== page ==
This specialism examines the context for and process of residential development in the UK and is divided into lecture-based and project-based components. The lecture-based component, 'Planning for Housing: Process', begins by looking at the drivers of residential development including the demographics of growth. It considers who provides housing and at the evolution of the UK policy context and its current objectives. The component then looks at the residential development process from strategic and development planning, land acquisition to the occupation of homes under different tenure arrangements. The lecture programme is divided into three parts: concerned firstly with broad perspectives on housing growth, policy and planning; secondly, with housing providers, processes and delivery; and thirdly, with critical debates and outcomes today. The project-based component, 'Planning for Housing: Project, challenges students to apply and extend their knowledge of development drivers, actors and practices to real-life housing development opportunities in London. Via small group organisation, students will co-ordinate the completion of a comprehensive feasibility study and housing development brief for a specific site. Groups will be allocated strategic mandates reflecting the current policy context and objectives explored in 'Planning for Housing: Process' and will then plan, design and initiate the implementation of a development scheme from a selected development actor perspective, reflecting tenure, design, and organisational intentions. Schemes will be collectively proposed and managed and then presented by each team to an audience of peers, staff and relevant experts in the field.

    Planning for Sustainability, Climate Change and Inclusion Planning for Urban Design:

    This specialism looks at the inter-related themes of sustainability and inclusion. In the term one module 'Planning for Sustainability and Inclusion', a variety of conceptual issues surrounding the governing process for achieving urban sustainability are examined alongside the challenges involved in defining and achieving inclusion in the planning process. Students then have a choice in term two. If they wish to focus more on environmental sustainability and, in particular, the climate emergence, they can take 'Sustainability, Resilience and Climate Change'. If they wish to delve further into the problematics of inclusionary planning, they can take the 'Participatory Urban Planning Project'. Both of the term two modules take the form of a project, pursued through teamwork and in collaboration with external stakeholders.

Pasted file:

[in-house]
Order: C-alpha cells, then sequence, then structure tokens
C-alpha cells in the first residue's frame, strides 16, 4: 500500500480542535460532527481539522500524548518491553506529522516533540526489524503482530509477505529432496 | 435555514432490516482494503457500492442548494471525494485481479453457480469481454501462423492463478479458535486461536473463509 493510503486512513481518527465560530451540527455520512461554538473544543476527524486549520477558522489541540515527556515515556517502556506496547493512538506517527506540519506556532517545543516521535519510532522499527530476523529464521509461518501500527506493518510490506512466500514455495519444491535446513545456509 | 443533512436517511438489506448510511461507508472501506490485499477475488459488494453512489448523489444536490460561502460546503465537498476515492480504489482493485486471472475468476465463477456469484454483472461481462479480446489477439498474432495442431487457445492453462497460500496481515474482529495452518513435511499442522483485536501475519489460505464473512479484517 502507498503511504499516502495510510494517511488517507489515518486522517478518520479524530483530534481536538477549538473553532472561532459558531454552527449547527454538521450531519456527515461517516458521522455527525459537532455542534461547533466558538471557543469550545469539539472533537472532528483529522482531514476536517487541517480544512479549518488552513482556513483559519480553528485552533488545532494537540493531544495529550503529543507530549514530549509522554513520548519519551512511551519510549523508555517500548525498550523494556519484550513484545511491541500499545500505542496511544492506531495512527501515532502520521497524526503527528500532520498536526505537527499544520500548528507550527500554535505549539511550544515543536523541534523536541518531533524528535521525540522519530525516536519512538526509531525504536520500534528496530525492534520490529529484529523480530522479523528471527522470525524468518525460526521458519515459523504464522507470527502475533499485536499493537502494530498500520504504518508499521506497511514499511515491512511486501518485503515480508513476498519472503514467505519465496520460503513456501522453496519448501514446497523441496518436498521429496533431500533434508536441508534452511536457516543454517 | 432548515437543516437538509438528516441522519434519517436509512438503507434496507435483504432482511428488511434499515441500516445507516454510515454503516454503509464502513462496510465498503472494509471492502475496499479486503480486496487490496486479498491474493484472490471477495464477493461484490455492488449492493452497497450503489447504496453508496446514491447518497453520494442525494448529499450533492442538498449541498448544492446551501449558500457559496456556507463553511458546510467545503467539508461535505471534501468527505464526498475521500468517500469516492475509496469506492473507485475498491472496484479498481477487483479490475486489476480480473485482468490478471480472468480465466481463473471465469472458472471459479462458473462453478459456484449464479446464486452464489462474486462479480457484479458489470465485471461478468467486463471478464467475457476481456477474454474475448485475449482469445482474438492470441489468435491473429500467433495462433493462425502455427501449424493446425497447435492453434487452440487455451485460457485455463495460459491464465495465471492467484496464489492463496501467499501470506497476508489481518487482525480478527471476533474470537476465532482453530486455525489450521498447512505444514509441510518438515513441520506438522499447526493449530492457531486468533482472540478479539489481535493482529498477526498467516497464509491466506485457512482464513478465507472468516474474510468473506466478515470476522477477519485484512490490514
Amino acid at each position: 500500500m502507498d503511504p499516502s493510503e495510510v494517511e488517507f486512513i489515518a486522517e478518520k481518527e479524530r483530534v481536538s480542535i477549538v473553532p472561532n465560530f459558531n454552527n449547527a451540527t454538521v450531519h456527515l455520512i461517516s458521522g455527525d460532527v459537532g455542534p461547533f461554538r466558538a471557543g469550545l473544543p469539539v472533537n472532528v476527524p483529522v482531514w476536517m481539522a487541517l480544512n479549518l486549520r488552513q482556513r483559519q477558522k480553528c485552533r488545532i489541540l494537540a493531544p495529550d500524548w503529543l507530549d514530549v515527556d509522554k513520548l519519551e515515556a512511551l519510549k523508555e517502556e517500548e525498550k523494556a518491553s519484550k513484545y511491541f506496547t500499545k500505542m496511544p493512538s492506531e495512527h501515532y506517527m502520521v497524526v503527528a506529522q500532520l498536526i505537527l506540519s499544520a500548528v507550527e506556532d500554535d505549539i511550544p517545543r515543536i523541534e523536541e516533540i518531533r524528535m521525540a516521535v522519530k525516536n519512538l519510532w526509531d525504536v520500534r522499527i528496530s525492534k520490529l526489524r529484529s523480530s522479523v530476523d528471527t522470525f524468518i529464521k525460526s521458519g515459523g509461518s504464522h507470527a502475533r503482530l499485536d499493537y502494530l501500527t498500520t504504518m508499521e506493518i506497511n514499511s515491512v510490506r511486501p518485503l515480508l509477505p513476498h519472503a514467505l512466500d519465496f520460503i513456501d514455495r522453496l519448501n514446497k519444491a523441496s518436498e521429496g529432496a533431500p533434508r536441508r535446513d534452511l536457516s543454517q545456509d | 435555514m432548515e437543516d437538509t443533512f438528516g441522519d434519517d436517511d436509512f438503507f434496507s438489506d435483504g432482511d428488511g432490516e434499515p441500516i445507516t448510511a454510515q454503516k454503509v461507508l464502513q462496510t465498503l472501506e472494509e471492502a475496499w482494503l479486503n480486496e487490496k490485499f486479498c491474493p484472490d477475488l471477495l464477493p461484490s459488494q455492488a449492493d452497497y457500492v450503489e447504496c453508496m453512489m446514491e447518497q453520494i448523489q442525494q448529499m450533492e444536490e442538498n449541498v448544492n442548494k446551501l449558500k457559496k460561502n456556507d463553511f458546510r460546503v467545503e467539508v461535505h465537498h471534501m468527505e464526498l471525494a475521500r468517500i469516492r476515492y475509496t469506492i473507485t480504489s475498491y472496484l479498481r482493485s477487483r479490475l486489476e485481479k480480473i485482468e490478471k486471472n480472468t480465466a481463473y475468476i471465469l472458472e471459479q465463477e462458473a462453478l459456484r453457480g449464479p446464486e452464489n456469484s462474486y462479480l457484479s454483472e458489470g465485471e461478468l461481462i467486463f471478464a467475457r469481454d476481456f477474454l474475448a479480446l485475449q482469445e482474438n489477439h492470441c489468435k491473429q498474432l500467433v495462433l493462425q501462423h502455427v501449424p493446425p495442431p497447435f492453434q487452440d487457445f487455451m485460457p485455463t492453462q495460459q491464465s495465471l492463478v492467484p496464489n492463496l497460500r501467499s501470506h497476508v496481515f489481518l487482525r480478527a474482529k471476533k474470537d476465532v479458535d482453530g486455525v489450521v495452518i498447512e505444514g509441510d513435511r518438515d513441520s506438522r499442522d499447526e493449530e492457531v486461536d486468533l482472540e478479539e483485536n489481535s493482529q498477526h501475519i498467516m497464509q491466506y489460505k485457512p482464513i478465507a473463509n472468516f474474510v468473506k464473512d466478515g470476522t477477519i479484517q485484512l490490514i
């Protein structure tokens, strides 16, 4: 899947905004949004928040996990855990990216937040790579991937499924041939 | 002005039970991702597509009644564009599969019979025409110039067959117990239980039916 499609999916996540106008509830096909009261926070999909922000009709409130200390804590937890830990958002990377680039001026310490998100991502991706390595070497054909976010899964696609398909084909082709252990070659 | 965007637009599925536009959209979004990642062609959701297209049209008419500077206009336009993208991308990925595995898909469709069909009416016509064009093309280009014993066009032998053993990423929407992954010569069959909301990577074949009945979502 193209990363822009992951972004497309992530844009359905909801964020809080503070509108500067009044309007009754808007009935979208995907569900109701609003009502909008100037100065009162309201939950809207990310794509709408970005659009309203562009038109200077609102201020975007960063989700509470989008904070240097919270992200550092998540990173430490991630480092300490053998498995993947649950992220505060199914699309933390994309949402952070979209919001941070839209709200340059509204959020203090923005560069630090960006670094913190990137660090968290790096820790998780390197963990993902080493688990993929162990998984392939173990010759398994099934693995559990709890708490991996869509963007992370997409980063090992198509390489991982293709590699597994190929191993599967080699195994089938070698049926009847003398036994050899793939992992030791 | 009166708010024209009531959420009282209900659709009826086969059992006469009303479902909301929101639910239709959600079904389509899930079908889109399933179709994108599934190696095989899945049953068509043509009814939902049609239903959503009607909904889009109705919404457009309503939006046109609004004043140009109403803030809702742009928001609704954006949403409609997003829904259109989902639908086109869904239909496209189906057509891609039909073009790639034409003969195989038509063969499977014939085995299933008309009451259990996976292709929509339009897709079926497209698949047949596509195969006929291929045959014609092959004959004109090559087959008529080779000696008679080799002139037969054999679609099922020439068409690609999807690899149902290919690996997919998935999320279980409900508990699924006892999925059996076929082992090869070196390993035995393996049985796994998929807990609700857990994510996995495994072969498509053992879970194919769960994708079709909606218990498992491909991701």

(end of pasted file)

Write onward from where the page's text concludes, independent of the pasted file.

Planning for Urban Design:

    This specialism considers design across a range of different scales of operation, from those dealing with settlement form, to those dealing with land use mix, to those concerned with detailed design and individual site layout and comprises 'Urban Design: Density and Form' and 'Urban Design Governance'. To that extent planning is undoubtedly a design discipline and planners need to be aware of, and be concerned with, the design consequences of their decisions on the ground. To explore this role, the Urban Design Specialism is divided into two parts, reflecting the two primary means through which planners engage in urban design – first as members of collaborative design teams, who critique and advise on design proposals, and second as policy and guidance writers. Part one examines the design process through analysis, critique and the generation of alternatives for site-specific design projects. Part two addresses the process of design guidance writing and implementation.

    Smart City Theory and Practice: